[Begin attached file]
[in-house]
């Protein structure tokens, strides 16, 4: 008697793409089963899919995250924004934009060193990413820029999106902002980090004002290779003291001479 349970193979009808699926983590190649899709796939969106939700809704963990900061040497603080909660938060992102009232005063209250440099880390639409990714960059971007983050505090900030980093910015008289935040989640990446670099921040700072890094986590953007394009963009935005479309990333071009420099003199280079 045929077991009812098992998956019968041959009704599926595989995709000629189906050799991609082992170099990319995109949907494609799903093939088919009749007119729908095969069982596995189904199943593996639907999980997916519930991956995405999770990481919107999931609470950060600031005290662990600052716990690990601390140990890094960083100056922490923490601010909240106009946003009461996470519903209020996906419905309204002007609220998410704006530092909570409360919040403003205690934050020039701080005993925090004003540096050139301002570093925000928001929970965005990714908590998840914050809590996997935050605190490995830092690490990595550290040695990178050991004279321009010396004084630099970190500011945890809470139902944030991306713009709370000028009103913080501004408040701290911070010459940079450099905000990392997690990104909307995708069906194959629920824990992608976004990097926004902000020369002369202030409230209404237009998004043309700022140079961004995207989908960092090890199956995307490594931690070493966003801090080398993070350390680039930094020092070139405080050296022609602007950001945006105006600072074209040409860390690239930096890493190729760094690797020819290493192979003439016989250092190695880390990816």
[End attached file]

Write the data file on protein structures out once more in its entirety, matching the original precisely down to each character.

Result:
[in-house]
């Protein structure tokens, strides 16, 4: 008697793409089963899919995250924004934009060193990413820029999106902002980090004002290779003291001479 349970193979009808699926983590190649899709796939969106939700809704963990900061040497603080909660938060992102009232005063209250440099880390639409990714960059971007983050505090900030980093910015008289935040989640990446670099921040700072890094986590953007394009963009935005479309990333071009420099003199280079 045929077991009812098992998956019968041959009704599926595989995709000629189906050799991609082992170099990319995109949907494609799903093939088919009749007119729908095969069982596995189904199943593996639907999980997916519930991956995405999770990481919107999931609470950060600031005290662990600052716990690990601390140990890094960083100056922490923490601010909240106009946003009461996470519903209020996906419905309204002007609220998410704006530092909570409360919040403003205690934050020039701080005993925090004003540096050139301002570093925000928001929970965005990714908590998840914050809590996997935050605190490995830092690490990595550290040695990178050991004279321009010396004084630099970190500011945890809470139902944030991306713009709370000028009103913080501004408040701290911070010459940079450099905000990392997690990104909307995708069906194959629920824990992608976004990097926004902000020369002369202030409230209404237009998004043309700022140079961004995207989908960092090890199956995307490594931690070493966003801090080398993070350390680039930094020092070139405080050296022609602007950001945006105006600072074209040409860390690239930096890493190729760094690797020819290493192979003439016989250092190695880390990816």